Crop Genetics News

  • Maize breeders benefit from using drones

    Using drone technology could cut labour and costs spent in collecting data for maize breeding by at least ten per cent, preliminary findings of a project shows.   With increased demand for better seeds to adapt to changing climate, breeders have turned to unmanned aerial vehicles (UAVs) also known as drones for ...


    By SciDev.Net

  • LeeAgra 2017 Product Catalog

    With your crop on the line you need durable farm equipment. At LeeAgra we pride ourselves on building the most durable products on the market today. In recent years growers have struggled with resistant weeds that can’t be controlled by spraying over the top of the crop. Farmers want a small spot sprayer similar to the ones we built in the 1990s. With 15in. tires and wheels, durable ...


    By LeeAgra, Inc.

  • Cement develops an appetite for C02

    Three new studies illuminate the sheer complexity of the aspect of climate science known as the carbon cycle − how carbon dioxide gets into the atmosphere and out again. Sometimes, human agency is at work, but nature takes care of it anyway – as one of the studies reveals in the case of cement, the world’s most widely-used building material. Zhu Liu, postdoctoral scholar at ...


    By Climate News Network

  • `We need a new approach for better soil`

    ‘Dutch agricultural soils are not future-proof’ was a widely accepted statement at the final meeting of the Public Private Partnership (PPP) Sustainable Soil. Breeders, chain partners, suppliers, the government and the science sector see a gradual deterioration in soil quality and are joining forces within the PPP to find a solution. “It isn’t a simple matter,” says ...

  • New Agreement between John Deere and Scherer Design Engineering

    Deere & Company announces a joint development agreement with Scherer Design Engineering, Inc. to develop and commercialize kernel processing solutions for self-propelled forage harvesters. "Deere is committed to developing industry leading kernel processing solutions with the goal to drive higher milk production in dairy cows," says Jon Chase, global director, ...


    By John Deere

  • Sayonara, kudzu bug?

    Adam Bray has spent a lot of time with kudzu bugs. “At night I would see them crawling when I closed my eyes,” he jokes. The kudzu bug originated in east Asia and India and showed up in Georgia, Bray’s home state, in 2009. And like its viney plant namesake, the kudzu bug has earned a negative reputation. “Everybody in Georgia knows about the kudzu bug,” Bray says. ...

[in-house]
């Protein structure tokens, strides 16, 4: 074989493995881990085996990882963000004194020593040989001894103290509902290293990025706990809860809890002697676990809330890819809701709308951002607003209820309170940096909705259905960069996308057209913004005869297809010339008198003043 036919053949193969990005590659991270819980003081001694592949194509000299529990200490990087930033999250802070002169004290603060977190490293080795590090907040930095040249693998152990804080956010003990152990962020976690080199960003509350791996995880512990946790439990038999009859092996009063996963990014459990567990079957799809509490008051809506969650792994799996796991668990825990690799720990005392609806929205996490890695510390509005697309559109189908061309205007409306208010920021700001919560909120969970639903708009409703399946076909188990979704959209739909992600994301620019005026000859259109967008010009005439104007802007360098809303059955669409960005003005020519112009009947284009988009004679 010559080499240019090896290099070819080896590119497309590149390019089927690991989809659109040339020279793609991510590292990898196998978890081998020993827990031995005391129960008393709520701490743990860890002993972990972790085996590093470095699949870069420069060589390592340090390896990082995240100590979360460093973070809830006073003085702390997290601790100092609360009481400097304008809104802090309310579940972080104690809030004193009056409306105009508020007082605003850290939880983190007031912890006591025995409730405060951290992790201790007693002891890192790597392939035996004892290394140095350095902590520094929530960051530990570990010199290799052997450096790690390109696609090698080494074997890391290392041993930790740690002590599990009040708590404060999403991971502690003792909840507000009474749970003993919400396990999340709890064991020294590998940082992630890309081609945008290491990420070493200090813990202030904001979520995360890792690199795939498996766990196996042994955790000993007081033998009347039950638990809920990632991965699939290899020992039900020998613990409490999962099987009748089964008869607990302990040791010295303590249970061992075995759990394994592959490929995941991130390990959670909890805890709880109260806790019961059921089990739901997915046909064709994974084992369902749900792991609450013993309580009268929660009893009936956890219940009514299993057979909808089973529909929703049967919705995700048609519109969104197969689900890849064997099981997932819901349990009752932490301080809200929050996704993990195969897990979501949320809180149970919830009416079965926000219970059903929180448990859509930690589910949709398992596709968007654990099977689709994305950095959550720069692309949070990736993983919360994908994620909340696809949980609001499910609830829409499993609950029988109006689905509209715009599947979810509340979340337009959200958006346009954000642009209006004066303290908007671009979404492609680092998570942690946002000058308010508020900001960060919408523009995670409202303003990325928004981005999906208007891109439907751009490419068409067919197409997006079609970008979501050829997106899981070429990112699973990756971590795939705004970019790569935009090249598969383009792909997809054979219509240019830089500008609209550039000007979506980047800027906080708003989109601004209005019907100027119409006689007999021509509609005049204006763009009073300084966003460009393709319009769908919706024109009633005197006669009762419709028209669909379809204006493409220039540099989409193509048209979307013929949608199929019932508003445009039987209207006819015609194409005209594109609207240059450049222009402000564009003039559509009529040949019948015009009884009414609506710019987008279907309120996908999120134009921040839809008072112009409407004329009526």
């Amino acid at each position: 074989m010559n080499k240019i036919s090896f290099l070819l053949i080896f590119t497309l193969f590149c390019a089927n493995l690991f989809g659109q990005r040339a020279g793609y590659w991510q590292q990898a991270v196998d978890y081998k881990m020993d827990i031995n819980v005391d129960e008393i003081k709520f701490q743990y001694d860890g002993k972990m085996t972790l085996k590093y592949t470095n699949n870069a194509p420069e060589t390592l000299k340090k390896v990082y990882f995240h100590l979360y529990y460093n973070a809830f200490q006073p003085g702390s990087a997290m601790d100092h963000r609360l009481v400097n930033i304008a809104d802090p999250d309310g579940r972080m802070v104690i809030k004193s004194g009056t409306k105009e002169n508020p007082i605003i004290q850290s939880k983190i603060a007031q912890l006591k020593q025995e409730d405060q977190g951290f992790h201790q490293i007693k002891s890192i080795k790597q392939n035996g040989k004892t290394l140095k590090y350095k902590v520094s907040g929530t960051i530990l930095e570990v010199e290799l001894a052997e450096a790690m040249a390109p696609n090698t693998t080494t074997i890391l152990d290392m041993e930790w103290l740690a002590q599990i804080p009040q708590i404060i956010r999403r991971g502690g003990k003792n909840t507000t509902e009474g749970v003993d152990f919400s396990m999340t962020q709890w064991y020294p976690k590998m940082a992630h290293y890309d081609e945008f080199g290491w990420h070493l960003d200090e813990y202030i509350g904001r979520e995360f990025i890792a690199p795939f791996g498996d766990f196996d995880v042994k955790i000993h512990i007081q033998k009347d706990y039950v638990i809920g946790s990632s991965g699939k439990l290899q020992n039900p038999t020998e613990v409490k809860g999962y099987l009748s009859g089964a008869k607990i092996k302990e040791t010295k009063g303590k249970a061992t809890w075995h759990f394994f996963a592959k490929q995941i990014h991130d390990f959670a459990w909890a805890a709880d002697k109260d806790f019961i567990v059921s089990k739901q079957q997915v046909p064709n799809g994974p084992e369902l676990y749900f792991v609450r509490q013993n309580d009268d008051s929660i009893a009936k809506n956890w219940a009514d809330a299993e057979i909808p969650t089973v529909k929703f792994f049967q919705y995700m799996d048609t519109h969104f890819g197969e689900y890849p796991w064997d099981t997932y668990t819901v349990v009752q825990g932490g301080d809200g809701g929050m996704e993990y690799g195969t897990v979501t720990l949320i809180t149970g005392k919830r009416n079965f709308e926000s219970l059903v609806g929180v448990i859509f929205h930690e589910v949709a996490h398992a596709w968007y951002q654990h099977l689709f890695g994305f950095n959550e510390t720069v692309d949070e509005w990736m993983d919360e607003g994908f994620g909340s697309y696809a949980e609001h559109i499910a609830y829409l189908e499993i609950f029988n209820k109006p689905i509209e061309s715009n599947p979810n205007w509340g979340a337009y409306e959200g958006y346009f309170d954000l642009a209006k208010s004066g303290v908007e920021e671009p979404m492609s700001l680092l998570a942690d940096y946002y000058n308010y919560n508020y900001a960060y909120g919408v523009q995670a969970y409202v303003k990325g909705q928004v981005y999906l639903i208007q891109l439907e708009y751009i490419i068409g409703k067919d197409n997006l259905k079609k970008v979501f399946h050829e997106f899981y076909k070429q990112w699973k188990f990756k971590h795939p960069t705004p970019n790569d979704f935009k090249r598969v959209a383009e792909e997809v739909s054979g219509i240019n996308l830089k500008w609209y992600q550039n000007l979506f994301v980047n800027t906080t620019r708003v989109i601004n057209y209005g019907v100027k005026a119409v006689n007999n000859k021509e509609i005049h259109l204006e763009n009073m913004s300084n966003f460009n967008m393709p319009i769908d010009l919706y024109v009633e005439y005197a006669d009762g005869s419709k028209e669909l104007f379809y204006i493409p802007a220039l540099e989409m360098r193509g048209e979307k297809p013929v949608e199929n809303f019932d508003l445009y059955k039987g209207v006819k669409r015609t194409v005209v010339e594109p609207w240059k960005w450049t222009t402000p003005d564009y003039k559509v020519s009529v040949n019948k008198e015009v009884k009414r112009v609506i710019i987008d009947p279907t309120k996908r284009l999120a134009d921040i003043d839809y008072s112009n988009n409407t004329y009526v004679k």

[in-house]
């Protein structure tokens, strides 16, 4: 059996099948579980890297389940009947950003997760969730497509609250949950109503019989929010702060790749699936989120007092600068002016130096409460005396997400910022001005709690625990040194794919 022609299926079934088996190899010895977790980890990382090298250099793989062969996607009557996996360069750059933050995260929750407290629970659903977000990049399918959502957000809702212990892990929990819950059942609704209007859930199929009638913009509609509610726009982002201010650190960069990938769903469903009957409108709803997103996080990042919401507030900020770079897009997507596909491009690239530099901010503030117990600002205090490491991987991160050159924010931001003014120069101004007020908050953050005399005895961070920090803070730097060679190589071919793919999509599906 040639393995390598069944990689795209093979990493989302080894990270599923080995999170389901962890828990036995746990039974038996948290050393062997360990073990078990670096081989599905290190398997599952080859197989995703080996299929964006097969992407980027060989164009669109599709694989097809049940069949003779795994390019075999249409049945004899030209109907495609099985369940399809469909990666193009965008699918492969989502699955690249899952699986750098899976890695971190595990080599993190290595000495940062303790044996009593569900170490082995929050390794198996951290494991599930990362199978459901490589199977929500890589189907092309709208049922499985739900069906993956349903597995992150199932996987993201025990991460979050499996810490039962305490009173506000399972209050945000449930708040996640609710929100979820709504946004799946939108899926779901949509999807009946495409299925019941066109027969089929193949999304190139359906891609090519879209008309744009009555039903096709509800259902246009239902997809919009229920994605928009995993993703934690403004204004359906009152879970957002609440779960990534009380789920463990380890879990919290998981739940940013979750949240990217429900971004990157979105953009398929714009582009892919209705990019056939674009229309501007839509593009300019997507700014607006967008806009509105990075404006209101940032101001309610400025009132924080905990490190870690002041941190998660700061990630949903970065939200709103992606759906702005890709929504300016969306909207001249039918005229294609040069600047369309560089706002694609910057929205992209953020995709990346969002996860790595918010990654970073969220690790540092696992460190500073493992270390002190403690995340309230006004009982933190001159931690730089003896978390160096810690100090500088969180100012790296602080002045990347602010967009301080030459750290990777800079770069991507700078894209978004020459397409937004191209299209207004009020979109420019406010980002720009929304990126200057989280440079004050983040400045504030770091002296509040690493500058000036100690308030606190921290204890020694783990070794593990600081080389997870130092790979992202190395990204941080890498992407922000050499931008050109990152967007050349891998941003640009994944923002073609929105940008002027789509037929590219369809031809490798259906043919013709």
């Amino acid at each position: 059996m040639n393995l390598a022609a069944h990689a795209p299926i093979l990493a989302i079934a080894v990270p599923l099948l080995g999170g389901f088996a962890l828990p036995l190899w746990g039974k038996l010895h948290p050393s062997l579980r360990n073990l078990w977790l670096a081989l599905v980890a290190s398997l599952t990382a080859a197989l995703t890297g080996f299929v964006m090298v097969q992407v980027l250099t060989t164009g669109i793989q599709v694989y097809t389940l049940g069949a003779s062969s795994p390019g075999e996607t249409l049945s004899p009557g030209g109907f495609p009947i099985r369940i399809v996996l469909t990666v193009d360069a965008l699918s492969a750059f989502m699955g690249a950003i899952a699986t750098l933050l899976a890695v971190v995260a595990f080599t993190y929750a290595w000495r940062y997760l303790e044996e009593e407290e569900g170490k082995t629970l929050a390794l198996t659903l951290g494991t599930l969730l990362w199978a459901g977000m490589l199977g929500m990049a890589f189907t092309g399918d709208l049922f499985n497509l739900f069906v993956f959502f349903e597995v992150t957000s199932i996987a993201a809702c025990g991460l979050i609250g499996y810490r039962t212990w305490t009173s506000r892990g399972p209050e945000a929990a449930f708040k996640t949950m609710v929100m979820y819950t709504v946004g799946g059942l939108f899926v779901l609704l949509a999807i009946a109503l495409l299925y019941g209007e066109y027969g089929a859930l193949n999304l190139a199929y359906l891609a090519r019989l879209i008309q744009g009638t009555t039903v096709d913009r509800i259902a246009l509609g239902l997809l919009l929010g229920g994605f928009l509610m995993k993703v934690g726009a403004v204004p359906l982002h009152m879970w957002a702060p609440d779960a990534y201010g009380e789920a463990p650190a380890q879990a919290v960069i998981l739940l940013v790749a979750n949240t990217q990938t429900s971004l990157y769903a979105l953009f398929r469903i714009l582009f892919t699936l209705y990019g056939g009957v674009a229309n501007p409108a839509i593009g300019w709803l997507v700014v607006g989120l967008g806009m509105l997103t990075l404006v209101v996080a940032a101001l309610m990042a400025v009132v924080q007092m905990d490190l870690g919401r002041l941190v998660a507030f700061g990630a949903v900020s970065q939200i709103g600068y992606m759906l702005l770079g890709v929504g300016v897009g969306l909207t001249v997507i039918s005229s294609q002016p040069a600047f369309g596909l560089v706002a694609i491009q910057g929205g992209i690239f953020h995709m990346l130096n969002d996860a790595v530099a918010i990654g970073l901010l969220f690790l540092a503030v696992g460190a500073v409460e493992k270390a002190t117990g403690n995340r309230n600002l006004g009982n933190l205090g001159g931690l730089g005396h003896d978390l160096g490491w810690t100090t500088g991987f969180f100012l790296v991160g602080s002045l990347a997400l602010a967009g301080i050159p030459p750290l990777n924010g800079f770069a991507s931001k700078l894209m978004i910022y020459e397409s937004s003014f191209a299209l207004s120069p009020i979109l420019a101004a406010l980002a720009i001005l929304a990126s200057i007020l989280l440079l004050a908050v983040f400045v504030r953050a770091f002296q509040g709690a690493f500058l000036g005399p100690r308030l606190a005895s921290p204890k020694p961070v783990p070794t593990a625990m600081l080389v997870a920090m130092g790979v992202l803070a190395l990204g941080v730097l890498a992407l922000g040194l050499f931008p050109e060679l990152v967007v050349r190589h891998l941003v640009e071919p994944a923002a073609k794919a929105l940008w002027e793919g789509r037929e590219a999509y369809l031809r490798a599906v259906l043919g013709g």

By American Society of Agronomy

  • US Environmentalist And Organic Crop Farm Groups Want Overhaul Of Federal Biotechnology Strategy

    On August 3, 2016, 24 farmer and public interest organizations wrote to the Obama Administration expressing their disappointment with the direction that the White House Office of Science and Technology Policy (OSTP) has taken with the proposed modernization of the Coordinated Framework for ...


    By Bergeson & Campbell, P.C.

  • British Crop Production Council challenges Green Alliance`s opposition to glyphosate and GM crops

    Dr Colin Ruscoe, chairman of BCPC, has contacted Keith Taylor, Green MEP for SE England, to challenge the 'Green Alliance of 46 MEPs opposed to renewal of glyphosate licences. The EU Standing Committee on Plants, Animals, Food and Feed continues to be deadlocked over renewal of licences for ...


  • GM crops can thrive as climate warms

    Genetically engineering photosynthesis in plants could take advantage of rising global temperatures and increased levels of carbon dioxide, US scientists say. They believe this could achieve much higher yields on the same amount of land and help to stave off the prospect of widespread hunger as human populations increase. Researchers at ...


    By Climate News Network

  • EPA OIG Will Evaluate EPA’s Management of Resistance Issues Related to Herbicide Tolerant GE Crops

    On March 25, 2016, the U.S. Environmental Protection Agency’s (EPA) Office of Inspector General (OIG) sent a memorandum to Jim Jones, Assistant Administrator, Office of Chemical Safety and Pollution Prevention (OCSPP), announcing that it plans to begin preliminary research to assess EPA’s management and oversight of resistance issues related to herbicide tolerant genetically ...


    By Bergeson & Campbell, P.C.

  • Independent variety trials show productivity of wheat varieties continues to increase